Any chance that Agatha had of repairing her marriage to Archie ended once the press and the police got involved. The embarrassment and humiliation of being considered a suspect was too much for Archie. The Christies were divorced, and Archie married Nancy Neele. They had a son named Archie and lived happily until Christie’s death in 1962. Agatha Christie too remarried to an archeologist named Max Mallowan, who was fifteen years younger than her. They were married until Christie’s death in 1976. She disliked discussing what happened to her that December of 1926.
In 1979, a film called Agatha, starring Vanessa Redgrave as Agatha Christie, and Timothy Dalton as Archie, dealing with Christie’s disappearance was released. Rosalind Christie filed an injunction to try and have the film stopped, claiming emotional distress, but the motion was denied. The film, written by Kathleen Tynan based on her book, suggested that Agatha secretly planned a dark revenge against Archie Christie that could only be averted by Wally Stanton (played by Dustin Hoffman and a completely fictional character), an ambitious American journalist who falls in love with her. The film is only available on VHS.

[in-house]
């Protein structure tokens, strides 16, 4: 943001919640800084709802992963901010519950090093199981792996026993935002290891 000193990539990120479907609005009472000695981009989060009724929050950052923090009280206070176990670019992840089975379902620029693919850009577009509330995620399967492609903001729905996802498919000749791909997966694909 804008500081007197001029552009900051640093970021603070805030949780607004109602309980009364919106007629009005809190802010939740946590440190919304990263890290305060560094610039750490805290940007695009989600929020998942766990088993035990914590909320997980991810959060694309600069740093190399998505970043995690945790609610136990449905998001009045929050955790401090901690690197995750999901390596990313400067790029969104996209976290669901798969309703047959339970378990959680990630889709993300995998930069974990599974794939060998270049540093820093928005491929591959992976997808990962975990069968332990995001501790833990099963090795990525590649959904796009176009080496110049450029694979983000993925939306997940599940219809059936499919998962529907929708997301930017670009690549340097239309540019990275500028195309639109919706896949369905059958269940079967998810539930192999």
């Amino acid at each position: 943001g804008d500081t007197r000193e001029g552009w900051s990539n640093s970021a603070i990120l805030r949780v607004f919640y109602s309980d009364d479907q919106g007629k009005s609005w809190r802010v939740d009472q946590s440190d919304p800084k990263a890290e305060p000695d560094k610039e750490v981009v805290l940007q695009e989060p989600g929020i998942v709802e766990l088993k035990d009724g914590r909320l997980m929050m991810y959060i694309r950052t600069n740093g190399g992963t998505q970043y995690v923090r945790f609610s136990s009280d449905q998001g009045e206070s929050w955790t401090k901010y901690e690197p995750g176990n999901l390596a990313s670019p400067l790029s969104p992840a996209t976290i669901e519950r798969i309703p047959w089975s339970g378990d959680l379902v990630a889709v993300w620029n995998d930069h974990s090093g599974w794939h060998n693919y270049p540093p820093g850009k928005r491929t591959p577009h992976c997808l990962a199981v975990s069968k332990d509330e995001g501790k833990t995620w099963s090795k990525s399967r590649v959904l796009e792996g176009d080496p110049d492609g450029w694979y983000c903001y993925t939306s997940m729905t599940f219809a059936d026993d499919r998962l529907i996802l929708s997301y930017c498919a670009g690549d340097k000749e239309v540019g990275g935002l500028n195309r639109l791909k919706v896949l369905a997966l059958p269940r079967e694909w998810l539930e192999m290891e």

In 2004, Agatha Christie Her Life in Pictures was shown on the BBC, another retelling of the story of how she managed to disappear for 11 days following her husband's request for a divorce in 1926. Bonnie Wright (Ginny Weasley of the Harry Potter films), Olivia Williams (Rushmore, The Sixth Sense) and Anna Massey (Possession) portray the famed British author at three different stages of her prolific career. This movie is available on Netflix.
In 1996, a book by Jared Cade was published called Agatha Christie and the Eleven Missing Days. It was based on a version of events told to the author by the daughter of one of Agatha's friends. The daughter, Judith, stated that Agatha had been out for revenge against Archie because of the affair. However, the daughter was only 10 at the time of Agatha's disppearance, so the story is all hearsay. Rosalind Christie Hicks vehemently denied this version of events.
Agatha Christie, An English Mystery: Laura Thompson, Headline Review, 2007